We used simple design thinking techniques to co-create the GDG Community Canvas: first, we invited the leads to reflect about one of the element of the identity section, individually. Then, in group of four, they shared their learnings and discussed. Finally, they wrote down the main points on a template I provided them, to group all the thoughts emerged. We iterated for each of the identity section element: purpose, audience, values, goals. Finally, I went thru the findings, doing a little bit of summarizing. The whole exercise, in total, took a couple of hours.

The result

The follow maps describe what a Google Developer Group should be, and I pretty much agree with it.

Purpose: GDGs exist because they are local platforms for peer-to-peer sharing and learning of tech knowledge, expertise and ideas, for everyone and without discrimination. They create a space to socialise and get together with likeminded people interested in tech, enabling personal and career growth. They also aim to increase diversity in tech, creating a welcoming and safe environment. All with fun.

Audience: GDGs are for tech professionals with different level of expertise, interested in learning and sharing about Google technologies, and in giving back to the community. They’re also open to students, tech entrepreneurs and, in general, to all the people working with developers and / or with a technical background or passion about technologies. They host audiences of different ages and people close in terms of geographic location. They also welcome people interested in diversity and inclusion topics in the tech ecosystem.

Values: the most recurring values of GDG communities are about a social, technological and cultural inclusiveness, a continuous learning attitude of the members paired with a love for new technologies and a culture of sharing, a desire for personal growth, all enclosed in mutual respect and support. Diversity is present in many dimensions, from members background to knowledge level, including reasons to be part of the community to technologies, all to create a psychologically safe environment for everyone.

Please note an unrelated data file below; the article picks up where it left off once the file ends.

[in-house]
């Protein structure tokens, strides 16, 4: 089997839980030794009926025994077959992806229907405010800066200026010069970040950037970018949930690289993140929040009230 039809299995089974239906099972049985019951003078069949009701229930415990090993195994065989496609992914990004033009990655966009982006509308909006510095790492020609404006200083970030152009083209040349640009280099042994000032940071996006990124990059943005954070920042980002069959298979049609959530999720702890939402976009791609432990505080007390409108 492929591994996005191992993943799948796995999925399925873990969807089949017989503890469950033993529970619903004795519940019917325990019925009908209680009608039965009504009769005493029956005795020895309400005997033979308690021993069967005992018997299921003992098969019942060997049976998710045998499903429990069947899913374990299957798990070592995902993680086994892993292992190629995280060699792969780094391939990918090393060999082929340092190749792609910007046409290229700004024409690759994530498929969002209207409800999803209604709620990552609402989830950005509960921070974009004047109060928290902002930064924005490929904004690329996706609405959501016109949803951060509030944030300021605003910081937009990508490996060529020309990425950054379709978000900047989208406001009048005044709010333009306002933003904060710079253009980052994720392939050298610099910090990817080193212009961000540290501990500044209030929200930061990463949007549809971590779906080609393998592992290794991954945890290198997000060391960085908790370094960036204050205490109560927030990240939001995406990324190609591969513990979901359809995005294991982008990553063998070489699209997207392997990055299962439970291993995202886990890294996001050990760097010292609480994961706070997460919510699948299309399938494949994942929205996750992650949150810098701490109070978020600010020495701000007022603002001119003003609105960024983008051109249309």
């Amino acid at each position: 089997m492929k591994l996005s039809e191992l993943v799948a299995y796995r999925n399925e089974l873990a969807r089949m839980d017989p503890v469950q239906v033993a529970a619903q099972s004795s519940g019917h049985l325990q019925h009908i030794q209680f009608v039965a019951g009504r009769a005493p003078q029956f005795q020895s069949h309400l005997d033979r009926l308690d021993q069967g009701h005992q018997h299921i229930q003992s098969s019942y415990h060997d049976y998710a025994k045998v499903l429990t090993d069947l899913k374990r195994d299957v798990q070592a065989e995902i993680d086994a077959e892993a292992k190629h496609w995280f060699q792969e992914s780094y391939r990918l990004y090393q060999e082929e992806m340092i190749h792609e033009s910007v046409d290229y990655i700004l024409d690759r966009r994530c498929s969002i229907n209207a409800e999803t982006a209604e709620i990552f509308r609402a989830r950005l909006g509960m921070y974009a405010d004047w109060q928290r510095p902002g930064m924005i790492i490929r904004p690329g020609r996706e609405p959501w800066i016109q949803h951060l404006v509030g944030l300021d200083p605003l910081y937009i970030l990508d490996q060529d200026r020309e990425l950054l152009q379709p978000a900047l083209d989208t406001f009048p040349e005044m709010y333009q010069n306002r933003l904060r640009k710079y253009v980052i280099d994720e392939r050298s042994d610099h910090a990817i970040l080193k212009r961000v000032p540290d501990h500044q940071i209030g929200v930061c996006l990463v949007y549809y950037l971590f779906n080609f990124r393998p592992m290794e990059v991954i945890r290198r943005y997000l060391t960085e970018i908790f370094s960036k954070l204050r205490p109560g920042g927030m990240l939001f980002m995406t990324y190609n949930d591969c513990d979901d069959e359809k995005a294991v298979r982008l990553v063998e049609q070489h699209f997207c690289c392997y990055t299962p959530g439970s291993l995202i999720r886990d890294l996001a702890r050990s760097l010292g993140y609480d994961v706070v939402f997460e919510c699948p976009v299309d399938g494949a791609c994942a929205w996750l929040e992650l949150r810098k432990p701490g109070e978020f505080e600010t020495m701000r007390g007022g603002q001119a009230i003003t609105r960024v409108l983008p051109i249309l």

I particularly liked one of the point made: “learn, earn, serve”.

Goals: most common success factors for GDGs are the positive feedback from satisfied community members about the activity organized, the ability to share in an efficient and effective way knowledge and positive values of the community, being recognized as a valuable community and the reference point for Google technologies in the local ecosystem. Also the “creation factor” was mentioned: in term of new projects and ideas, community contribution to technologies: bugs, pull requests, feedback, etc. Success is also defined by more diversity in the event attendees, in term of gender and cultural background.
One group mentioned the increase of Community ROI, seen as Return of Interest, in term of more attendees to the events, more retention among attendees and more bonding capital among members.

Here the detailed results.

Next steps

It would be great to run the GDG Community Canvas exercise across different cultures, as my cohort was mostly from Europe. I suspect main points will be the same, with some interesting secondary differences. In addition, I left to the leads the pleasure of filling the other two sections (Experience and Structure) once home, with the rest of their community core groups, but it would have been interesting to go thru the whole canvas together. Nevertheless, several told me they’ve done, and it was very useful to better shape and share their idea of community and align their minds.

And you, GDG member or lead reading this article, do you find yourself and your community in this canvas? Please let me know, as I’m interested in every single feedback!

Strategies to increase community members involvement, ICM Summit

A recurring problem of every community manager is to keep community members involved with the community. During this talk I spoke about the Community Commitment Curve, a tool to identify a path of optimal engagement, composed by small progressive requests, helping members to be more and more active within the community. They were also concrete examples of the Curve, for online and offline communities.

(Talk in Italian)

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(Italian Community Managers Summit Rome, 10 November 2018)